A tour of the Mbenjere CCAP Primary School. The school buildings are in the background, and the headmaster is the gentleman in the gray coat. We are standing in a “classroom” under the trees – a situation mandated by the intense overcrowding at the school.

Discussions with the Youth Team.

Just as we do at CHUP, the young people play games as icebreakers and conversation starters. Here is a variant on “the shoe game”.

Getting a lesson in “Bao”, a very popular game in these parts.

Sunday was a whirlwind!  We arrived at church at 8:30 for the 9:00 service.  In addition to everything you’d THINK you’d experience at a typical Presbyterian service of worship (a few hymns, children’s sermon, offering, sermon, announcements, etc.), our time of worship included these highlights:

  • A lengthy introduction of the visitors of the day, which included not only our team, but a group of Roman Catholic Nuns from a neighboring town who thought they’d pray like Presbyterians today.
  • The commissioning of the new headmaster of the Primary School, along with his deputies.
  • There were five choirs that sang.
  • We held a service of reconciliation, in which some members who had been put on church discipline were welcomed back to the full communicant membership.
  • Approximately 30 new members were confirmed, and a confirmation class was examined.
  • I was privileged to administer the Sacrament of Baptism to 9 adults and two infants
  • We dedicated a uniform to be worn by a member of the Amayi Mvano, the Women’s Guild of the congregation.
  • There was an exchange of gifts between the congregations.
  • And, in a special “bonus round” of worship after the first benediction, we had a separate service of Holy Communion.

Suffice to say, it was NOT a one hour service.  We finally broke up at about 1 pm, weary but also encouraged and appreciative of what we’d experienced.

Being greeted during the “passing of the peace” at worship.

Gift-giving and receiving is an important part of the partnership experience. Here we are presenting Abusa Noah Banda with a symbol of faith.

We ate very well at our friend Fletcher Tewesa’s new home and rekindled a relationship that has been long and fruitful.  Fletcher has also been a guest at Crafton Heights.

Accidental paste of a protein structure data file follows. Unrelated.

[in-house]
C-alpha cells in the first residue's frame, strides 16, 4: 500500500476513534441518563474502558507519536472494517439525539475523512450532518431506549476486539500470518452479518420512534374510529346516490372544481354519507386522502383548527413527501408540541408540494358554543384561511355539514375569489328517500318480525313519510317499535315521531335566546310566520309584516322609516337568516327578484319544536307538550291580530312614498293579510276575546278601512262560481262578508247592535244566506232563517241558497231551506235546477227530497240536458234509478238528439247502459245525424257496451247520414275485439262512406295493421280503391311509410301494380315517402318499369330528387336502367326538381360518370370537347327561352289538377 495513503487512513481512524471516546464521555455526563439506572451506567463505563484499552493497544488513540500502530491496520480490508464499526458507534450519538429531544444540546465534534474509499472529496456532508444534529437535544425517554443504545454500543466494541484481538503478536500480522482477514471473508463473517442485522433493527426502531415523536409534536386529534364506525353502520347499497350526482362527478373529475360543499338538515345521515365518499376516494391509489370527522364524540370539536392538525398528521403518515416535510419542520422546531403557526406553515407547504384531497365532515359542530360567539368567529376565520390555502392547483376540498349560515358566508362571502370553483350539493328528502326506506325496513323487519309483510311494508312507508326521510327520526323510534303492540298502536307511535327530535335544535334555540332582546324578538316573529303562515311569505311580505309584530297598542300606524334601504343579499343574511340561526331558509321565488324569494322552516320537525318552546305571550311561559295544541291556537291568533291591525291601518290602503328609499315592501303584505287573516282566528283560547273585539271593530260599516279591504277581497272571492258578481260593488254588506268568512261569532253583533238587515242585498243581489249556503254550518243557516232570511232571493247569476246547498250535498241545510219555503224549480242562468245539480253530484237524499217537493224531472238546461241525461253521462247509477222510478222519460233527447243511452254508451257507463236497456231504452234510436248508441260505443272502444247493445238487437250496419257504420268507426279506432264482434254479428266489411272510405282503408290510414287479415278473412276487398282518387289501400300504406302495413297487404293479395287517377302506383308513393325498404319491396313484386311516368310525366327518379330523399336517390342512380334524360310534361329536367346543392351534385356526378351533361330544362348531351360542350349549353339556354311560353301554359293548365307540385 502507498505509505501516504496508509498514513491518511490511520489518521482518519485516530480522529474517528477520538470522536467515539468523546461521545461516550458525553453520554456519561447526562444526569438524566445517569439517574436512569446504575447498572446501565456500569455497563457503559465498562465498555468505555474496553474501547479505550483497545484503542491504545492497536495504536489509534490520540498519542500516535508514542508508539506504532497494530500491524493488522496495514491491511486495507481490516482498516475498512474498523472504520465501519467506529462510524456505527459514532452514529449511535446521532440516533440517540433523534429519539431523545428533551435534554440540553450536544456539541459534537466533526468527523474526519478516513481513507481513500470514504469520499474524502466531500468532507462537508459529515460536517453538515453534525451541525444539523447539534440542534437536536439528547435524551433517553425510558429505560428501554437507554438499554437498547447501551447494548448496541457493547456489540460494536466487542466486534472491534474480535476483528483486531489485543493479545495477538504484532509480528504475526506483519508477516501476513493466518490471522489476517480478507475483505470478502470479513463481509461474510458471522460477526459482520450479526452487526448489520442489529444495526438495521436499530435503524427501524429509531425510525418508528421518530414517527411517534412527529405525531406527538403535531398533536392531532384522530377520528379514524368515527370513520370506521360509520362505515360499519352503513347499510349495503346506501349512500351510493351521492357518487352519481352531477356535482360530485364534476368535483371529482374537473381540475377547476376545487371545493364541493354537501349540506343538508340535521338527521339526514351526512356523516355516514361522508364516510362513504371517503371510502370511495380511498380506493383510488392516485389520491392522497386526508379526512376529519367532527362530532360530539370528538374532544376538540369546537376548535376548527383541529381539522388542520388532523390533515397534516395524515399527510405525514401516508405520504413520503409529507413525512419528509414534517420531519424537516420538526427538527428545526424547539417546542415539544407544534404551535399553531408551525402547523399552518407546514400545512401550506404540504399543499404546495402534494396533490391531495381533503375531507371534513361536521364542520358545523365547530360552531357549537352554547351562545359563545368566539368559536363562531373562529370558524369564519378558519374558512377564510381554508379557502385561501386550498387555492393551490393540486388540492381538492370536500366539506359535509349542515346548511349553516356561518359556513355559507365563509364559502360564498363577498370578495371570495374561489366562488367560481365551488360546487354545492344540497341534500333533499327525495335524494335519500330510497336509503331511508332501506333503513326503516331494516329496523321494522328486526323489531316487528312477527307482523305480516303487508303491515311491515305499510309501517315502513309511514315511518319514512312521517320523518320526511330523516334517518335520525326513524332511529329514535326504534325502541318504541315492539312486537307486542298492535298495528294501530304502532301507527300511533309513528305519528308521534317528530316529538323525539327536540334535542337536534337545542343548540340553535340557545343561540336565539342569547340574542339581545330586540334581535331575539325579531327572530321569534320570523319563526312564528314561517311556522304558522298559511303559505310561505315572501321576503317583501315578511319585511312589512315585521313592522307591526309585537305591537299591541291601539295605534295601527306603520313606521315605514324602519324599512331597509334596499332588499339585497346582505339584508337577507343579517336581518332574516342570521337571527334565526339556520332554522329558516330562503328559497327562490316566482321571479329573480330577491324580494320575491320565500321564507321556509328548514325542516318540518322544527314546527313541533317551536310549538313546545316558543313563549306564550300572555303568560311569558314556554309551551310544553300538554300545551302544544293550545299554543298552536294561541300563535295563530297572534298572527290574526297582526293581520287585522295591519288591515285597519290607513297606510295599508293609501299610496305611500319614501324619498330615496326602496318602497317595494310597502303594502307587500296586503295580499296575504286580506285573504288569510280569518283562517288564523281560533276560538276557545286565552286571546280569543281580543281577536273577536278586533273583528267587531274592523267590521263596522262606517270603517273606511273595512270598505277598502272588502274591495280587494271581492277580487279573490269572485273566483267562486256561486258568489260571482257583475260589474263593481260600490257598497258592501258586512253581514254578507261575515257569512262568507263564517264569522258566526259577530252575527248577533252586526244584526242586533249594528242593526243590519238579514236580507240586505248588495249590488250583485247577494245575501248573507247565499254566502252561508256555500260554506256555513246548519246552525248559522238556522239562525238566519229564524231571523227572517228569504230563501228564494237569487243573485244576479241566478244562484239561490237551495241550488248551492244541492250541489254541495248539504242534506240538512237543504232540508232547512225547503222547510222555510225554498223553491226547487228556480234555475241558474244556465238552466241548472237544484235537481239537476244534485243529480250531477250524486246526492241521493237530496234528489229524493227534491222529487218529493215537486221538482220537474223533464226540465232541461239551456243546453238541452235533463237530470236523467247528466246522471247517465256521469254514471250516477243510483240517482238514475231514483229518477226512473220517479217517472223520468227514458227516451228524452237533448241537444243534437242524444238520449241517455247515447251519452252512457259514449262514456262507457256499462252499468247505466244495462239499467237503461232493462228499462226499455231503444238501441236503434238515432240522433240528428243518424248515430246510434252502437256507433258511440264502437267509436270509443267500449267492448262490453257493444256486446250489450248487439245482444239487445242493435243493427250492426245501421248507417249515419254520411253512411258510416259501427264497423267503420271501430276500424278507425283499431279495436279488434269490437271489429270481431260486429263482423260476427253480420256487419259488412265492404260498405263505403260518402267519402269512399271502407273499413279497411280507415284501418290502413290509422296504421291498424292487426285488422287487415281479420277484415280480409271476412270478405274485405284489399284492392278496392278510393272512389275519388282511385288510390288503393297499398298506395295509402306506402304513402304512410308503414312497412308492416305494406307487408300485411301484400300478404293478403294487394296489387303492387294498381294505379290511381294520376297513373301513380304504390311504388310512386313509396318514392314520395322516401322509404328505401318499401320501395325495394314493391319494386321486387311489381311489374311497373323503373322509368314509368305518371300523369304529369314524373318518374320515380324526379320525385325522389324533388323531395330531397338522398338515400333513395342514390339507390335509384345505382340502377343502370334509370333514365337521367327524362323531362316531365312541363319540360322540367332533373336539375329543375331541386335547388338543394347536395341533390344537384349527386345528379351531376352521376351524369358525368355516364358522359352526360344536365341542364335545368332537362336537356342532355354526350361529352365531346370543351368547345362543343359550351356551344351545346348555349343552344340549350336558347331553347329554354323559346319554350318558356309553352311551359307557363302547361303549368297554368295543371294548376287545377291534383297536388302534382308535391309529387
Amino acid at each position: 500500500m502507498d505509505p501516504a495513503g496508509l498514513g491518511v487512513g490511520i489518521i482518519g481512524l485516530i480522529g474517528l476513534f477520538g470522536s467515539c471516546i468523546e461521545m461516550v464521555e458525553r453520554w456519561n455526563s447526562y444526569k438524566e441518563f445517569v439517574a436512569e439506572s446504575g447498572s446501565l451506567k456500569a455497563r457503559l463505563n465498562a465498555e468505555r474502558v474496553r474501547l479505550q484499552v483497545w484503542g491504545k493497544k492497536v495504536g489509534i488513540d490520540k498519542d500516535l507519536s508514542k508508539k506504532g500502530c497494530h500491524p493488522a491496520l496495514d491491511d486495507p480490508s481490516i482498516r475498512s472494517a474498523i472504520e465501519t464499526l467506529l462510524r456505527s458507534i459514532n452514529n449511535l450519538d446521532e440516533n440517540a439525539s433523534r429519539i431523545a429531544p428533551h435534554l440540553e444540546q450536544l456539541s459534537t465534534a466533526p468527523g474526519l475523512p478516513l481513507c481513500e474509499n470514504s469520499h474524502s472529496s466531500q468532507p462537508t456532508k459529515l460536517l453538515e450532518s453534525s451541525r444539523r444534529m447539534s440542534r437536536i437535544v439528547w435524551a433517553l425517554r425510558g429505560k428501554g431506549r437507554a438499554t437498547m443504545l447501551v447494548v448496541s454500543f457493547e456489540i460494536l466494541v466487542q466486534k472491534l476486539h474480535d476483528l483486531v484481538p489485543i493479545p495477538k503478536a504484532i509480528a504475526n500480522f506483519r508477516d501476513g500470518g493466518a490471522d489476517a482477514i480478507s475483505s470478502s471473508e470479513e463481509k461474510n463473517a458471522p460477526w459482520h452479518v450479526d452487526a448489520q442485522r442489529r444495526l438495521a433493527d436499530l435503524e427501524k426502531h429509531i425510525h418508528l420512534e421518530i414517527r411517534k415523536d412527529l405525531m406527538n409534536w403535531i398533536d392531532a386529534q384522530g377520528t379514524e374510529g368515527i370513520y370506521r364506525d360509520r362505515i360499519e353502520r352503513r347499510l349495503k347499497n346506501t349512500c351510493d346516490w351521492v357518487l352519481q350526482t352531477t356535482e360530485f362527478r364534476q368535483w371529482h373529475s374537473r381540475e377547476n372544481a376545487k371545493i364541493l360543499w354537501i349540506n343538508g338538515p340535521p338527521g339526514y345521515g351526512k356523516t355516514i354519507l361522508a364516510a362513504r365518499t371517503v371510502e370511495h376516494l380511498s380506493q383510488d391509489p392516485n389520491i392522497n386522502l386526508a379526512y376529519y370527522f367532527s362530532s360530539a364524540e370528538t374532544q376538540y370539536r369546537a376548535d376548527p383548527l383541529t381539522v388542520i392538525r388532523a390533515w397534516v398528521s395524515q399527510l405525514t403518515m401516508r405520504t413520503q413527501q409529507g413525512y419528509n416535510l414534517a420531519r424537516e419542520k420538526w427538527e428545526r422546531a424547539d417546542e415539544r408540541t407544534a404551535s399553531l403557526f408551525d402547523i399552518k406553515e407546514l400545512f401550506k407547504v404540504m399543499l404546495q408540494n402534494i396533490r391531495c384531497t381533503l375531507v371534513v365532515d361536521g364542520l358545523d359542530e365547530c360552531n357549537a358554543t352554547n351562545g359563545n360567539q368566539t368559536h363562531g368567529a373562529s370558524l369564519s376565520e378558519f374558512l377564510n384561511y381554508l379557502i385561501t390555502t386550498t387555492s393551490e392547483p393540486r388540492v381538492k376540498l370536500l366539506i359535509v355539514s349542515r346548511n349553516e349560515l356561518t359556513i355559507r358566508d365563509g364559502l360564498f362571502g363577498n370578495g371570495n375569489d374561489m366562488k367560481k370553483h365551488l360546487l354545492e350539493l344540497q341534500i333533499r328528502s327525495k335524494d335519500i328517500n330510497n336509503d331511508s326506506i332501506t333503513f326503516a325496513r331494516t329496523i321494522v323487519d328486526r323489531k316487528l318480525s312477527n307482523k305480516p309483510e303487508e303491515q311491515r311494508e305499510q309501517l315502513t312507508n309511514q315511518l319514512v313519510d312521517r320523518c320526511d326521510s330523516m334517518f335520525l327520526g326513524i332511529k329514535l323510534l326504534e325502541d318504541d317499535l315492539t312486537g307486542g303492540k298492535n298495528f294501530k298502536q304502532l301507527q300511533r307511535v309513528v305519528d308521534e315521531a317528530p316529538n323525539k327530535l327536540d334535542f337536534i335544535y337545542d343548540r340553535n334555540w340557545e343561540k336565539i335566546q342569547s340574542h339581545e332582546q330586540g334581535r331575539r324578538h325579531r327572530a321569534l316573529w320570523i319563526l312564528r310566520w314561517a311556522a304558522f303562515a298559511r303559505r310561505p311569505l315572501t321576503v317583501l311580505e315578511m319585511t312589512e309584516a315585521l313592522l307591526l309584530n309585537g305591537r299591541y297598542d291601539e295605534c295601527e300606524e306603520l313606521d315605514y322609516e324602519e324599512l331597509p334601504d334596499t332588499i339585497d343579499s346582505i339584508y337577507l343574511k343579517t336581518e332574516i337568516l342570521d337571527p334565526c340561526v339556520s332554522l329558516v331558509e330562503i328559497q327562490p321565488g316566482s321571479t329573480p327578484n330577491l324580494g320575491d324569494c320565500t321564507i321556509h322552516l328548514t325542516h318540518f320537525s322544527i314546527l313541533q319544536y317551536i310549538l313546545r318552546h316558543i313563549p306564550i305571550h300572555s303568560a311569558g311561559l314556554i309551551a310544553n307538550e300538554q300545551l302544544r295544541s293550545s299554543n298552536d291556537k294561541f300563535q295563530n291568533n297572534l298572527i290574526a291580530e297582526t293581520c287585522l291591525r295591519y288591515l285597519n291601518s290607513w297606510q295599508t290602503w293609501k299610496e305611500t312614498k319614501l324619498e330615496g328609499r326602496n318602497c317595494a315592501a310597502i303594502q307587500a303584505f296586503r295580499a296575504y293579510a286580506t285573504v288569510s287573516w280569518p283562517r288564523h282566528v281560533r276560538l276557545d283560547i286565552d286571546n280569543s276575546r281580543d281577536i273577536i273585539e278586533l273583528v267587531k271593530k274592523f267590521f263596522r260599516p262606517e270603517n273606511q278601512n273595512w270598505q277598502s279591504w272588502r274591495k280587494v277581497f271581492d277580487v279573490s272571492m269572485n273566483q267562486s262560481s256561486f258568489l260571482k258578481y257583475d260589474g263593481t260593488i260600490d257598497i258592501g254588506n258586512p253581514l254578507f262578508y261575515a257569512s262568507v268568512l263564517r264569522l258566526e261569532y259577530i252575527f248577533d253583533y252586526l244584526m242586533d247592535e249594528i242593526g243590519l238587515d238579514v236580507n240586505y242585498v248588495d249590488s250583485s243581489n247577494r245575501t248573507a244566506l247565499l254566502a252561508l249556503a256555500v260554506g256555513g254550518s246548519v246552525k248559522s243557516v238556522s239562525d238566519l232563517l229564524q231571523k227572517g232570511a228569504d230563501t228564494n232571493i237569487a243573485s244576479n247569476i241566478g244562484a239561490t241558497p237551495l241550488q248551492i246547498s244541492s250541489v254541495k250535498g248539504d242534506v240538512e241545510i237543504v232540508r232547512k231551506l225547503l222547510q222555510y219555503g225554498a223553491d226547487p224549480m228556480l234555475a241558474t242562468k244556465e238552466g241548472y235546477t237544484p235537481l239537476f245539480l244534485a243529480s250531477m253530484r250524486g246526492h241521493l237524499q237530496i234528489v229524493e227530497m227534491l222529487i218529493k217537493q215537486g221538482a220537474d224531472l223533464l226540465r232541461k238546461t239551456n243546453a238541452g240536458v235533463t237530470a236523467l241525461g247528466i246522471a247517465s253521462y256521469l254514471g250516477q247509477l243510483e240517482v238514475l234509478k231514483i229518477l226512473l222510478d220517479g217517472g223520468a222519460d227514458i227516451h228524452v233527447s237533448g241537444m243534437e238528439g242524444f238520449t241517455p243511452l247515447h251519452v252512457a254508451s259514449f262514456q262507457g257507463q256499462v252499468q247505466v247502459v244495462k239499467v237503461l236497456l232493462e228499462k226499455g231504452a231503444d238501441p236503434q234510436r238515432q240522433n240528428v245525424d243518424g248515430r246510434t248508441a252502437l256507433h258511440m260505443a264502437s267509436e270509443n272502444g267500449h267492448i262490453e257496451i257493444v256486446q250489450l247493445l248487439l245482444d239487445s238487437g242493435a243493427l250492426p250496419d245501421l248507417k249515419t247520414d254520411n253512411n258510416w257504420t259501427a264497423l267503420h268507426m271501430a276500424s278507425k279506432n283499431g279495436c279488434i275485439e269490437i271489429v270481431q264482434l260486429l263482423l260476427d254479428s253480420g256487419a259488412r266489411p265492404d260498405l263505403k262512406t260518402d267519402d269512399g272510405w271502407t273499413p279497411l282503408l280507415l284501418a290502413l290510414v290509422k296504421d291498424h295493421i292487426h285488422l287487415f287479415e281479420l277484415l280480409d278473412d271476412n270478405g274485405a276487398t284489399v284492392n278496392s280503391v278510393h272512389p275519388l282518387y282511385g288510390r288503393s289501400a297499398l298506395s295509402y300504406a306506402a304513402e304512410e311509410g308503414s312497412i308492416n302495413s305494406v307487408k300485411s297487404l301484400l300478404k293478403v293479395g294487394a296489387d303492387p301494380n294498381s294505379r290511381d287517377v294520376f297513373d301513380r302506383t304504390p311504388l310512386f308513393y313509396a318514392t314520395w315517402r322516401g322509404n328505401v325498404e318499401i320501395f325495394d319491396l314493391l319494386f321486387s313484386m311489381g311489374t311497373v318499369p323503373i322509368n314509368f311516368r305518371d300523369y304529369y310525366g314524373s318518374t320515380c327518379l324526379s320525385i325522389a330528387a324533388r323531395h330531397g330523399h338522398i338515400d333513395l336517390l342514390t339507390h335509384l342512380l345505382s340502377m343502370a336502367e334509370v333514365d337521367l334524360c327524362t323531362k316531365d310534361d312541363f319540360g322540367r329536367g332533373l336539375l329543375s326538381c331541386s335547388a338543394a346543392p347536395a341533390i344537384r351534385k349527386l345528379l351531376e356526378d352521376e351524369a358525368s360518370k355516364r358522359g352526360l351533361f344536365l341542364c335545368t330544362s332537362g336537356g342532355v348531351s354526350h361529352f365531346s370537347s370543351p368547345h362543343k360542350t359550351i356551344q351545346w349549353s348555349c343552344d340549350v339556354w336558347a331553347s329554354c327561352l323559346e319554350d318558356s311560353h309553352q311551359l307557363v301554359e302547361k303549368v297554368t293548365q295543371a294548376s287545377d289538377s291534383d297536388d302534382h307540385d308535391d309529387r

Fletcher and a part of his family at their new home in Ntaja.

A testimony to the power of physical presence and personal visits in partnership:  Fletcher moved into a new house several months ago. He has exactly ONE photo already hung up in his home. That single photo is one I took when the team of 5 young people from Crafton Heights visited in 2016-2017. He was so deeply touched by that experience, and it showed on visiting his home. I was deeply moved when I saw this.

After going back to the church for a Youth Bible Study, we then were escorted to the manse for a farewell dinner.

A portion of the youth who gathered for Bible Study.

There were many contrasts in this visit – some of our time was incredibly engaging, while other aspects of it seemed to drag as we waited for the hosts to choreograph their next activities.  Our friends in Ntaja are so eager to make sure that we have everything that we need that sometimes the pace of some activities (NOT WORSHIP) makes it seem like we’re going inordinately slow – but we have to realize and remember that this is a pace that is rooted in grace, welcome, and hospitality.

Sunday evening after the “farewell dinner” we spent a great deal of time laughing with our hosts, learning to makensima – a corn-based porridge that is the staple food – and learning to dress like a Malawian.  It has been a rich and full time, and I know that these young women, this congregation, and the folks at Crafton Heights will have been glad that it occurred.  I can only hope that the other delegations had as powerful an experience as did we!

Rayna gets put on potato peeling duty at home!

Danielle is trying HARD to get a good recipe for nsima.

The girls each learned how to wear a chitenge properly.

After we left Ntaja, we made a quick stop in the Liwonde National Park.  I’m disappointed to say that we failed to find a single elephant, but we did have a great time exploring the countryside and seeing some of God’s rich creation!

Danielle looking eagerly for something wild!

A warthog crosses our path!

A pair of waterbuck size us up.

This impala is waiting patiently to be groomed by an oxpecker – these birds remove ticks and other parasites from their furry friends.

 

Who’s the New Guy?

God’s people in the community that comprises The First U.P. Church of Crafton Heights gathered for worship on May 19 to listen to stories of people who had been changed along the way.  Samuel and Peter helped us to understand that none of us is where we used to be, and nobody’s where they’re going to end up.  Rather, we are met on the way by a God who has helped us up till now.  This was a particularly meaningful worship service for me, as it marked the final opportunity for me to worship with these folks until September.  I am about to begin a season of Sabbatical – and I’m sure that the pastor who shows up at Crafton Heights in September won’t be the same guy who left.  And that’s a good thing.  Our scriptures included Acts 11:1-18 and I Samuel 7:5-13.